Inflation is typically defined as a sustained increase in the price level of goods and services. There is no widespread consensus on the primary cause of inflation, but most economists agree that certain mechanisms in the economy, mainly commodity price increases, and currency depreciation, contribute strongly to it. Inflation has the potential to significantly reduce the return on fixed-income investments, and investors should monitor its effect on their assets.
The real interest rate incorporates the effect inflation has on an investment. For example, a bond’s nominal interest rate does not take inflation into account, and an investor will only earn that amount in accumulated value when inflation is zero. A bond’s real interest rate, which indicates the investor's actual gain or loss, is calculated by subtracting inflation from the nominal interest rate. For example, if the nominal interest rate is 4% and inflation is 3%, the real interest rate is 1%. If inflation is higher than the nominal interest rate, the bondholder will take a loss. As many investors rely on bonds as a predictable source of income, they can take significant losses during periods of high inflation.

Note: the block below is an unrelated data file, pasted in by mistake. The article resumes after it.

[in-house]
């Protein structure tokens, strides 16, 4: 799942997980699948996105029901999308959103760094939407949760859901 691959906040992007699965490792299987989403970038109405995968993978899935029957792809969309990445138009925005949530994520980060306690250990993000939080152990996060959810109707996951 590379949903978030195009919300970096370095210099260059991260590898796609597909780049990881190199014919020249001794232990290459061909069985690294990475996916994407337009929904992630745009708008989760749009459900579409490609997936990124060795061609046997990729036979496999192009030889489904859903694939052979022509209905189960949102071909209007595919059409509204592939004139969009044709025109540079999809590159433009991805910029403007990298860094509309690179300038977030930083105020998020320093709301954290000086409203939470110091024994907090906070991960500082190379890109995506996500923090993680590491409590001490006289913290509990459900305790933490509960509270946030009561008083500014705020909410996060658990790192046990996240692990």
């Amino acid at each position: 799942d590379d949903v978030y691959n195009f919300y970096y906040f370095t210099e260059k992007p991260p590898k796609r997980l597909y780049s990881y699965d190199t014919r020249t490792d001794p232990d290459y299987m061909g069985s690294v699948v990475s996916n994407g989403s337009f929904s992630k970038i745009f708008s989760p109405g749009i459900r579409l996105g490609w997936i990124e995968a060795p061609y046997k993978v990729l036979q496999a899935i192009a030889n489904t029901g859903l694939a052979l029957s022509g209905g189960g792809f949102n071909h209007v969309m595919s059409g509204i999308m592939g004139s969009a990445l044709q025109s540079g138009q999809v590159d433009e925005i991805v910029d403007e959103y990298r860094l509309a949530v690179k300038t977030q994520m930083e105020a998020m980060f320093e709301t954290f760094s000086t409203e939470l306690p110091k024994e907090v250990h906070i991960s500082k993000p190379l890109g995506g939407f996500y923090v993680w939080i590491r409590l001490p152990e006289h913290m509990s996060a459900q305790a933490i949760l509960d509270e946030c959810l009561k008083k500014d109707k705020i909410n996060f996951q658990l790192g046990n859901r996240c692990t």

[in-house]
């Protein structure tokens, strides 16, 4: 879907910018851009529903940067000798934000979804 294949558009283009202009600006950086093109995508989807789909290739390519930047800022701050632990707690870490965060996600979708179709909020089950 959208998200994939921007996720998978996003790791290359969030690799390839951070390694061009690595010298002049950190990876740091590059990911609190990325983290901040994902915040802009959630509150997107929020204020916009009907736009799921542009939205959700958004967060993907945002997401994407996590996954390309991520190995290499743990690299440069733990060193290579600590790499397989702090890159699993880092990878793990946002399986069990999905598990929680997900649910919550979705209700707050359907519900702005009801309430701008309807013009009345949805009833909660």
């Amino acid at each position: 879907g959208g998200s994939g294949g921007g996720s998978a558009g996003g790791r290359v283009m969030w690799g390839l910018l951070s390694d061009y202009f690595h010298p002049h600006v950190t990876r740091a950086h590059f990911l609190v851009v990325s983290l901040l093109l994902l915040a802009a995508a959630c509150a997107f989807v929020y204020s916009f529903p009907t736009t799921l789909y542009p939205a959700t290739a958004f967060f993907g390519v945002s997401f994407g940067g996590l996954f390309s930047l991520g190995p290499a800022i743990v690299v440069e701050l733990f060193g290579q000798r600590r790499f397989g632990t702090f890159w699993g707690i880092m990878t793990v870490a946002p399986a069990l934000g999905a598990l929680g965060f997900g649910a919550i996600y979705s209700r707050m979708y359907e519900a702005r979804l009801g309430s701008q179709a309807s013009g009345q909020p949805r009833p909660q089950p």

One of the most problematic aspects of inflation is that its impact on investments is not stated explicitly, so the investor must monitor it him/herself. There are two main inflation indicators: the Producer Price Index (PPI) and the Consumer Price Index (CPI). The PPI consists of prices of consumer goods and capital goods paid to producers (mostly by retailers), and inflationary trends are reflected earlier than they are in the CPI so that the PPI can be useful to investors as an early signal. The CPI solely includes retail prices, though it is much more widely followed than the PPI. When economists talk about rising inflation, they are usually referring to a rise in the CPI.